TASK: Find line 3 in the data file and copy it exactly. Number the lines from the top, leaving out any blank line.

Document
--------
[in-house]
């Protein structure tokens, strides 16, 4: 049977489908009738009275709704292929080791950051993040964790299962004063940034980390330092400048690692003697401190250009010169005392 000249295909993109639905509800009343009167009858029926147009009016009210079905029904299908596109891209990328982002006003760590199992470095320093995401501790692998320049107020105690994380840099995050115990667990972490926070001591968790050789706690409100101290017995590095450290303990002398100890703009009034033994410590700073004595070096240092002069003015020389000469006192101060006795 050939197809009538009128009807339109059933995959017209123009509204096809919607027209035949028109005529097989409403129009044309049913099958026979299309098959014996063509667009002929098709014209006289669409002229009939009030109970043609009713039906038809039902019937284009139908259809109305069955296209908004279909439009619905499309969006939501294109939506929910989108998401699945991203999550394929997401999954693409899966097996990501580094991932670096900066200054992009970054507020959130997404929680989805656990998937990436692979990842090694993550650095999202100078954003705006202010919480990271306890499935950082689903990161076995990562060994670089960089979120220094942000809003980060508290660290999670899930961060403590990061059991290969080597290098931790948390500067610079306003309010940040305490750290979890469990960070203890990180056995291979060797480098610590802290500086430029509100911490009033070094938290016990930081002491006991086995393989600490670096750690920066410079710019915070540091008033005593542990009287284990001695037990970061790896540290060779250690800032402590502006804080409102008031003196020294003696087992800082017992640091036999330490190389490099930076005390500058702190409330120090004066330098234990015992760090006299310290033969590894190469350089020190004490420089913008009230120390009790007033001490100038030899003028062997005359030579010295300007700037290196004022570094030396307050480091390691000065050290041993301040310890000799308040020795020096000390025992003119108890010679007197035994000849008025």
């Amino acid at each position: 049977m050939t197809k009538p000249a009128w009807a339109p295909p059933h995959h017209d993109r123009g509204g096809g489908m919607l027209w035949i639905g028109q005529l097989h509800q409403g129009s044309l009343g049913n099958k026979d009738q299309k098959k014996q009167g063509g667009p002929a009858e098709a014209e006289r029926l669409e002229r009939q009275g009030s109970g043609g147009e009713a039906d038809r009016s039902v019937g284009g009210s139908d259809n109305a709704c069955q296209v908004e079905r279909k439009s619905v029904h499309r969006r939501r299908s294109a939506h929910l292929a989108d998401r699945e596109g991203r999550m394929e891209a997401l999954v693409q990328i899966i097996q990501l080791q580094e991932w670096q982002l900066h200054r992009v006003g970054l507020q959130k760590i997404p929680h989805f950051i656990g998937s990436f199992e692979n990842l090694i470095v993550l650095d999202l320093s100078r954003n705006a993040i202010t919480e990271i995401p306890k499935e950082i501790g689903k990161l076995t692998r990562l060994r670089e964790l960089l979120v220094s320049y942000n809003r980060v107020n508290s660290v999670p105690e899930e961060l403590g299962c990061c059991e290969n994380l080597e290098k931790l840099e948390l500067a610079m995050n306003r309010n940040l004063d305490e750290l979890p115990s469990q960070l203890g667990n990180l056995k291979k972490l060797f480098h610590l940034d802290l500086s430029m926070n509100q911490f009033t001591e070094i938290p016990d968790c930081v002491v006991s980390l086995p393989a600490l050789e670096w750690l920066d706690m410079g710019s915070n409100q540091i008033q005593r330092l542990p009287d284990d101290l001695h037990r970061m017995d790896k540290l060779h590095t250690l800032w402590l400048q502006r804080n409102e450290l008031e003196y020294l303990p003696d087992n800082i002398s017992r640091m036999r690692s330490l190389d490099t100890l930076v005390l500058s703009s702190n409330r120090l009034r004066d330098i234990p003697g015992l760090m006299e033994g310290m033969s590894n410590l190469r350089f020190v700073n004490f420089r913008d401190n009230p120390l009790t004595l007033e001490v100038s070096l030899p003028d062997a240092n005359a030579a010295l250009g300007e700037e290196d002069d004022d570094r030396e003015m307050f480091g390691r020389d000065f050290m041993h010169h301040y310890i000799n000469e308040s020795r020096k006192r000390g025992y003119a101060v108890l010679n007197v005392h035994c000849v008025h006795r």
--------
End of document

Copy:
């Amino acid at each position: 049977m050939t197809k009538p000249a009128w009807a339109p295909p059933h995959h017209d993109r123009g509204g096809g489908m919607l027209w035949i639905g028109q005529l097989h509800q409403g129009s044309l009343g049913n099958k026979d009738q299309k098959k014996q009167g063509g667009p002929a009858e098709a014209e006289r029926l669409e002229r009939q009275g009030s109970g043609g147009e009713a039906d038809r009016s039902v019937g284009g009210s139908d259809n109305a709704c069955q296209v908004e079905r279909k439009s619905v029904h499309r969006r939501r299908s294109a939506h929910l292929a989108d998401r699945e596109g991203r999550m394929e891209a997401l999954v693409q990328i899966i097996q990501l080791q580094e991932w670096q982002l900066h200054r992009v006003g970054l507020q959130k760590i997404p929680h989805f950051i656990g998937s990436f199992e692979n990842l090694i470095v993550l650095d999202l320093s100078r954003n705006a993040i202010t919480e990271i995401p306890k499935e950082i501790g689903k990161l076995t692998r990562l060994r670089e964790l960089l979120v220094s320049y942000n809003r980060v107020n508290s660290v999670p105690e899930e961060l403590g299962c990061c059991e290969n994380l080597e290098k931790l840099e948390l500067a610079m995050n306003r309010n940040l004063d305490e750290l979890p115990s469990q960070l203890g667990n990180l056995k291979k972490l060797f480098h610590l940034d802290l500086s430029m926070n509100q911490f009033t001591e070094i938290p016990d968790c930081v002491v006991s980390l086995p393989a600490l050789e670096w750690l920066d706690m410079g710019s915070n409100q540091i008033q005593r330092l542990p009287d284990d101290l001695h037990r970061m017995d790896k540290l060779h590095t250690l800032w402590l400048q502006r804080n409102e450290l008031e003196y020294l303990p003696d087992n800082i002398s017992r640091m036999r690692s330490l190389d490099t100890l930076v005390l500058s703009s702190n409330r120090l009034r004066d330098i234990p003697g015992l760090m006299e033994g310290m033969s590894n410590l190469r350089f020190v700073n004490f420089r913008d401190n009230p120390l009790t004595l007033e001490v100038s070096l030899p003028d062997a240092n005359a030579a010295l250009g300007e700037e290196d002069d004022d570094r030396e003015m307050f480091g390691r020389d000065f050290m041993h010169h301040y310890i000799n000469e308040s020795r020096k006192r000390g025992y003119a101060v108890l010679n007197v005392h035994c000849v008025h006795r």